Humanae Vitae — the start of the modern crisis in participation...
PLEASE NOTE: This page contains heavy multi-media content. The video download is nearly 20Mb and this page will only be comfortably viewable by people with broadband connections. Dial-up users can access an alternative page that contains the same content, including the pdf file containing the chapter from the book under discussion, but without the video download. It can be found HERE.
I have gone through considerable soul-searching over what I am about to present today — principally from a copyright point of view as I am presenting a significant excerpt from both a book and a television series. The matters that are raised are significant enough to warrant pushing the boundaries of the allowable uses within copyright law to do this though. At the moral and ethical level I do trust that these excerpts may lead some readers to actually go to the trouble of either buying the full book, or the dvd of the television series, or borrowing them from a library. I am not seeking to plagiarise or exploit the works of the legitimate copyright owners but rather to further promote their work.
What I am about to present is the segment from Edward Stourton's book and television series "Absolute Truth –The Catholic Church in the World Today" that deals with the Humanae Vitae controversy in the immediate aftermath of the Second Vatican Council.
Leaving aside the recent scandals to do with sexual abuse, I sincerely believe the root of the current challenges the Church faces today in holding on to its flock can be traced to the calamitous mistake made in the promulgation of this Encyclical by Pope Paul VI in 1968.
While Edward Stourton's book examines a far broader canvas of the issue as to why so many people have lost faith in the Church as the fount and protector of Absolute Truth, this relatively small section of the book — it occupies one chapter of the 16 in the book and approximately 16 minutes of the 200 minute television series — is, I believe, key to understanding where the significant disenchantment first became entrenched amongst the educated and reflective sectors of the faithful in the Western world.
Before leaving you to your own reflections on this quite significant body of material — at least in terms of the length of our normal daily reflections — I should point out that it is worth both viewing the television segment and then reading the chapter which I have provided in pdf format. The written work provides considerably finer detail, particularly in the statistics of what went on in the Vatican leading up to the promulgation of Humanae Vitae. On the other hand the video material gives a much more human face to the people who were key players on the Birth Control Commission and who express their opinions and recollections in both the book and the video.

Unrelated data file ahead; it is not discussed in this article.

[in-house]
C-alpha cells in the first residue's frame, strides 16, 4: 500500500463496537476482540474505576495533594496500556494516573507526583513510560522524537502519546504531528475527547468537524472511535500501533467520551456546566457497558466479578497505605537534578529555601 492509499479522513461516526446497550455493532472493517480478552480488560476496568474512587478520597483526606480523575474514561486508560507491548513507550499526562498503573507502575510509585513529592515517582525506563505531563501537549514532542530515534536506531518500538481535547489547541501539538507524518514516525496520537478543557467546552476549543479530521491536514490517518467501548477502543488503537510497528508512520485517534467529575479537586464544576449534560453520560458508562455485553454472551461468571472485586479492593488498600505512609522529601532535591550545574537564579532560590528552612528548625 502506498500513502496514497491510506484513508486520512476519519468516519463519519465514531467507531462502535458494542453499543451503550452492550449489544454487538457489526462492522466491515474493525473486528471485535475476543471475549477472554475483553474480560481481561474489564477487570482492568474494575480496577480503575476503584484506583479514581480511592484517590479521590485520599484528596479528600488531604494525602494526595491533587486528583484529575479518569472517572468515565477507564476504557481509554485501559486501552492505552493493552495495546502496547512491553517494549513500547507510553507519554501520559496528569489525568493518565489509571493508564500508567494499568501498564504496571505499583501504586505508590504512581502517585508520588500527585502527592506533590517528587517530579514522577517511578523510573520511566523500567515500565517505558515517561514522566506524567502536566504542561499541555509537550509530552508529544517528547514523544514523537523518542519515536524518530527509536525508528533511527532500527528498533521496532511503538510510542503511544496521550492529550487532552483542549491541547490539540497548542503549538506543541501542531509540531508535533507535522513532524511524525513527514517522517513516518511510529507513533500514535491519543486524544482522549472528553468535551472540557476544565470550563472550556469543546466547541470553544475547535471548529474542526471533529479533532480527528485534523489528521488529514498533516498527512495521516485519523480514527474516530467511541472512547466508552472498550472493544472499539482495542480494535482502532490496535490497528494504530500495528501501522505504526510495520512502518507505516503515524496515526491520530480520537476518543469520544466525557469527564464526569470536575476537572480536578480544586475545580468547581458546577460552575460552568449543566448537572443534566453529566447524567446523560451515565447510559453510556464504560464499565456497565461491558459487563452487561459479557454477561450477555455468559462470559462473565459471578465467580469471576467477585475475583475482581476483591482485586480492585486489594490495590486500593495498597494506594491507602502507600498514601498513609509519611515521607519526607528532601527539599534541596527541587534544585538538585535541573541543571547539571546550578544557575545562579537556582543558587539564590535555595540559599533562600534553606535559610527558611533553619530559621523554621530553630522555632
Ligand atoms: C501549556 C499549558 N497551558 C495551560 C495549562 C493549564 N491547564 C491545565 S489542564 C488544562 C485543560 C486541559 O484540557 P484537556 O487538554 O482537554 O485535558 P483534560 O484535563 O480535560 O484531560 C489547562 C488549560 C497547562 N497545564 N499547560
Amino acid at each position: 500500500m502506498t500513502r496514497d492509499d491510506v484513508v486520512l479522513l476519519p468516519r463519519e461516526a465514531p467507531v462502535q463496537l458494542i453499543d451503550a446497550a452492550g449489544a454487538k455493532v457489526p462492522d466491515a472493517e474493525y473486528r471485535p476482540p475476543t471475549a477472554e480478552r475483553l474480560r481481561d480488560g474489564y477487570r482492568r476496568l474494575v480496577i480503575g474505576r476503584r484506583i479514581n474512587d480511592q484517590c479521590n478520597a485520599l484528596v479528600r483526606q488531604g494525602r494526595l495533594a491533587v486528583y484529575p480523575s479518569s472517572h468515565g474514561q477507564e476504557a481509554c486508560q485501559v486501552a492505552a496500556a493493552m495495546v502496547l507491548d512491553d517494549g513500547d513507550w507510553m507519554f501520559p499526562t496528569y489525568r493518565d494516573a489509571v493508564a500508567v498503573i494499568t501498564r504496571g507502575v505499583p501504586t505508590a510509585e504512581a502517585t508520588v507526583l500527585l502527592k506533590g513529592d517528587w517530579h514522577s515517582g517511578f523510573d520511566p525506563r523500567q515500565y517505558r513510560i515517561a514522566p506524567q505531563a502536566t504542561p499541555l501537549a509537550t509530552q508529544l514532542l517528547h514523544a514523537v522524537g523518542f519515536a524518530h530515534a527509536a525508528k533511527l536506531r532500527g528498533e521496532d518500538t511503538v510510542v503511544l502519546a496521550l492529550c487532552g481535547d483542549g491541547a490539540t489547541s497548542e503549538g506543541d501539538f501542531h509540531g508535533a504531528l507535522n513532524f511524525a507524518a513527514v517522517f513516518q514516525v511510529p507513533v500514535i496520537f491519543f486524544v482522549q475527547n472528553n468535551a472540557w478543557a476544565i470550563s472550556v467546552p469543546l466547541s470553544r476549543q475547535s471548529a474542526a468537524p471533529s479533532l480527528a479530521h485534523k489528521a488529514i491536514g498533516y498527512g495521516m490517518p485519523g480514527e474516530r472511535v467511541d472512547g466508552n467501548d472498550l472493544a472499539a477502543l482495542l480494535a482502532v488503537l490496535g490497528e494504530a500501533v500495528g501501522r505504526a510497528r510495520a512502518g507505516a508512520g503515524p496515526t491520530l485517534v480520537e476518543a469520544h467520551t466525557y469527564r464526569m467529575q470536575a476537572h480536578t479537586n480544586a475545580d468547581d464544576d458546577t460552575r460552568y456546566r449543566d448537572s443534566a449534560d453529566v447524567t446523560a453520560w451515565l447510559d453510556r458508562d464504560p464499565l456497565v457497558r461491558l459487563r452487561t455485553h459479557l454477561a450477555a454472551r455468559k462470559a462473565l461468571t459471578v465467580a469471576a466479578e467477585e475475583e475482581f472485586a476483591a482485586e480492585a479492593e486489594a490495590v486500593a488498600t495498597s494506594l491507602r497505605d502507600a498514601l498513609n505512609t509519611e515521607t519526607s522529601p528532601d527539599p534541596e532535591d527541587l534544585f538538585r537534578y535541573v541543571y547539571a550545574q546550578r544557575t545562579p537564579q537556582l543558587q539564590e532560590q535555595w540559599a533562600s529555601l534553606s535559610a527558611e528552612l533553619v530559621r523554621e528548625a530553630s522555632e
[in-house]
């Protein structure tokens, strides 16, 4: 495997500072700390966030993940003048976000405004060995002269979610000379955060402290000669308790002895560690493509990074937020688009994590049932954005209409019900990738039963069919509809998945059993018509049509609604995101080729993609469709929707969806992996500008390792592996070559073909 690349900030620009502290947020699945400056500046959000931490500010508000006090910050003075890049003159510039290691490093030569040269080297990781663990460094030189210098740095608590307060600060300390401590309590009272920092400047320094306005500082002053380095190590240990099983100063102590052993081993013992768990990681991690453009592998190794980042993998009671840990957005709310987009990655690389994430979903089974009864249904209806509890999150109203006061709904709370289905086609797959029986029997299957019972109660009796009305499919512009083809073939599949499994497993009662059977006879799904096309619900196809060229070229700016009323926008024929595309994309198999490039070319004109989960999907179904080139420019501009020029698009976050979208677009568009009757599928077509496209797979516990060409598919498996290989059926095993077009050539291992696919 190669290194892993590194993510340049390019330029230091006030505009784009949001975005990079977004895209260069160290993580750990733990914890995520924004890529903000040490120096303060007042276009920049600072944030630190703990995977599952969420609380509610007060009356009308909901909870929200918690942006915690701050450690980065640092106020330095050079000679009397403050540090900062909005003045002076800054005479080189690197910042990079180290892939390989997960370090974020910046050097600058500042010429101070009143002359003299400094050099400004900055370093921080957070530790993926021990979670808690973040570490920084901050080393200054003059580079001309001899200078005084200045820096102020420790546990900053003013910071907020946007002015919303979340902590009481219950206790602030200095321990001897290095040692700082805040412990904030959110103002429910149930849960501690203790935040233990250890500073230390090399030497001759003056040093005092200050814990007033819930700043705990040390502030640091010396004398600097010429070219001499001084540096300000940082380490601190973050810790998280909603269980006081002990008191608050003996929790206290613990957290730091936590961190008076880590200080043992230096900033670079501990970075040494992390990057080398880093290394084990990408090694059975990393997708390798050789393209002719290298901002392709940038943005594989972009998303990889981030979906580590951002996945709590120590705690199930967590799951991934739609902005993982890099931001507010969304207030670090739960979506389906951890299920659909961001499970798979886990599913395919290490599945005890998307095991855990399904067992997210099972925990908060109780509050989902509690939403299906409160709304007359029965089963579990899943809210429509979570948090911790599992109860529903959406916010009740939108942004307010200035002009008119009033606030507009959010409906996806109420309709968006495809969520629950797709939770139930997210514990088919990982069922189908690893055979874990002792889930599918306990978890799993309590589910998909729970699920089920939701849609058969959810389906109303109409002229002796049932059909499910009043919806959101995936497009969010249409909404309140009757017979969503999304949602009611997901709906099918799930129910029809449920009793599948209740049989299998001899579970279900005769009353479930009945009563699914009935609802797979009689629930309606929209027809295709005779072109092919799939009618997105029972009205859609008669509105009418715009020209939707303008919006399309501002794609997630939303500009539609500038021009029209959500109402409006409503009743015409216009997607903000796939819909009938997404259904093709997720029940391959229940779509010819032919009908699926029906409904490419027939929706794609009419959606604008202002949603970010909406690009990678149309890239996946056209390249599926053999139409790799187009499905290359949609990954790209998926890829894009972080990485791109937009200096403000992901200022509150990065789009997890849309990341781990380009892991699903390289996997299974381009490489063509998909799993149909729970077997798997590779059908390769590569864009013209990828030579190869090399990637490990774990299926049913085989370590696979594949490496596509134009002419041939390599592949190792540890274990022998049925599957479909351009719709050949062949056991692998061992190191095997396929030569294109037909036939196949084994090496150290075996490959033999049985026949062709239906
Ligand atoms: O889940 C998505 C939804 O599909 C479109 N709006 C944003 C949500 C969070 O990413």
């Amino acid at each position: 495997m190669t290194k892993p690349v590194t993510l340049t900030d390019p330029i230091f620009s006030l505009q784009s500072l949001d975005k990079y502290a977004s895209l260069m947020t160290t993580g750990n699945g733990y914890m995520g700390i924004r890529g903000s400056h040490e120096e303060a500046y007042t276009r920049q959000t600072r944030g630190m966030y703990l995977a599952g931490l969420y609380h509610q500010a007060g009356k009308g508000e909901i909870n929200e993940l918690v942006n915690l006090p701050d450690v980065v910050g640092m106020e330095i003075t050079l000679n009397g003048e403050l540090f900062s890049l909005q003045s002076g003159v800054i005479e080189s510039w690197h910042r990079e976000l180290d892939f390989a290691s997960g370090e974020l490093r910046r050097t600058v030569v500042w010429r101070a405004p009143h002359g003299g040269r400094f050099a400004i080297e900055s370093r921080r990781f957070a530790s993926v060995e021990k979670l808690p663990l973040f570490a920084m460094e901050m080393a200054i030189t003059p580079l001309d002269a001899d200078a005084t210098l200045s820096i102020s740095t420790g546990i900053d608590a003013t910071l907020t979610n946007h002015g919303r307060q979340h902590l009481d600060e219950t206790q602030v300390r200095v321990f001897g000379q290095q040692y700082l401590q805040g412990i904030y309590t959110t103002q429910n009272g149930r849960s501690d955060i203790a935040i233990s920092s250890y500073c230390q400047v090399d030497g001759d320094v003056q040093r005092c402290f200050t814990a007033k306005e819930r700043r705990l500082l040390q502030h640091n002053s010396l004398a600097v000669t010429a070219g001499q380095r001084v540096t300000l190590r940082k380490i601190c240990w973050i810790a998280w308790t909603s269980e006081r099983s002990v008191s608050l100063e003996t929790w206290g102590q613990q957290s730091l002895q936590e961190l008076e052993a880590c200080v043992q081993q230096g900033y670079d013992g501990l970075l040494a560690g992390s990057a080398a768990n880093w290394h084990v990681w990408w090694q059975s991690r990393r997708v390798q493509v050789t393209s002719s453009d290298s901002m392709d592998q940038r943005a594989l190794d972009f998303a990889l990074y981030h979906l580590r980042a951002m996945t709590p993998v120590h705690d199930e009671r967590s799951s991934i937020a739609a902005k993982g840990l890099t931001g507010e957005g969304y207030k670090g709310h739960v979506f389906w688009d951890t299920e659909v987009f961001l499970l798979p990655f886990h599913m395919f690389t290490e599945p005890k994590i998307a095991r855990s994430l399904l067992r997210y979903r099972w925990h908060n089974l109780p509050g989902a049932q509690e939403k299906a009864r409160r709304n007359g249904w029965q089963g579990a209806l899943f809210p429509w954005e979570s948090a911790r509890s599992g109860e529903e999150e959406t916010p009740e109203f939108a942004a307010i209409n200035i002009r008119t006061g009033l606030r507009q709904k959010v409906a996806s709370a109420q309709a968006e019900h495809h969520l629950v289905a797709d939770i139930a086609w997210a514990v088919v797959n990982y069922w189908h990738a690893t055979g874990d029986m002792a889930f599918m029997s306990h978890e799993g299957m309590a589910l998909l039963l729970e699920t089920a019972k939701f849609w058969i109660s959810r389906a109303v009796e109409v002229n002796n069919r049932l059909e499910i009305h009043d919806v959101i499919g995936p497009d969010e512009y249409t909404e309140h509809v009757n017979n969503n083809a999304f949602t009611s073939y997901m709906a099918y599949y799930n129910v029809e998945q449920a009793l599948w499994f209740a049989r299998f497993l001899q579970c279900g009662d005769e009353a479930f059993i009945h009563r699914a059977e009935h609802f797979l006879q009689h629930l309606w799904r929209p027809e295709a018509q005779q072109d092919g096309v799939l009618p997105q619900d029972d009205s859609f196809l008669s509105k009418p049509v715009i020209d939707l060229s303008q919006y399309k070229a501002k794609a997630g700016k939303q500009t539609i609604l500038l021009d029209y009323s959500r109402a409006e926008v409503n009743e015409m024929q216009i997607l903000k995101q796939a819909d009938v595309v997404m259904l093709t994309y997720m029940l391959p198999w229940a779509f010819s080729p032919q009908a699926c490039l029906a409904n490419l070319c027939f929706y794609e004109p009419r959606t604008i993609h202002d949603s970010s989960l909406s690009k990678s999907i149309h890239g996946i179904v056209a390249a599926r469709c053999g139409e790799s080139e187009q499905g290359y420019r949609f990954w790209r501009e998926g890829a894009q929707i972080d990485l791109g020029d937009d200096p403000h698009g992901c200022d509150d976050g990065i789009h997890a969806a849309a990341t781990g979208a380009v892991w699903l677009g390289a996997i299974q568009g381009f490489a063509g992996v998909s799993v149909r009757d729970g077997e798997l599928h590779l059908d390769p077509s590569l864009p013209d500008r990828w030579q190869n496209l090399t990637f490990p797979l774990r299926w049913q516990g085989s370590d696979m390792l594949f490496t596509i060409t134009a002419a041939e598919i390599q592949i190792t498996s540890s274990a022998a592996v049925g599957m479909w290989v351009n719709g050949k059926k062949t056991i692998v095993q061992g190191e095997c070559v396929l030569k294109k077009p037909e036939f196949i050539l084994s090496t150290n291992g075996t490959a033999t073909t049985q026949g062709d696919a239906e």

The particular issue on the line here is actually not so much the issue of contraception. It is the issue of authority and the respect within which the faithful hold our ecclesial leaders as both interpreters and custodians of ultimate truth. I would particularly draw your attention to the opinions of the late Cardinal Basil Hume and the late Archbishop Denis Hurley expressed on this question of authority at the end of the video segment.
To read Chapter 4 of Edward Stourton's book, Absolute Truth (Viking 1998), please click the image at right. The text expands considerably on the material presented on screen.
The book should be readily available at all good booksellers. I originally purchased my copy at the ABC shop. As far as I can determine from a Google search the documentary series has not been released on vhs or dvd. The copy I have is of low quality recorded off-air when it was broadcast in Australia in 1998 or 1999. You might make enquiries of BBC Enterprises, 50 Berry Street, NORTH SYDNEY (Phone: 02 9957 3777) to indicate interest for the series to be released on dvd. I did notice the television series does seem to be available in some university libraries. Those copies were possibly recorded off-air also.
PHOTO CREDITS: The images used to illustrate this article have been taken from the book or the video..
Tom Scott is the pen name of the editor and publisher of Catholica, Brian Coyne.
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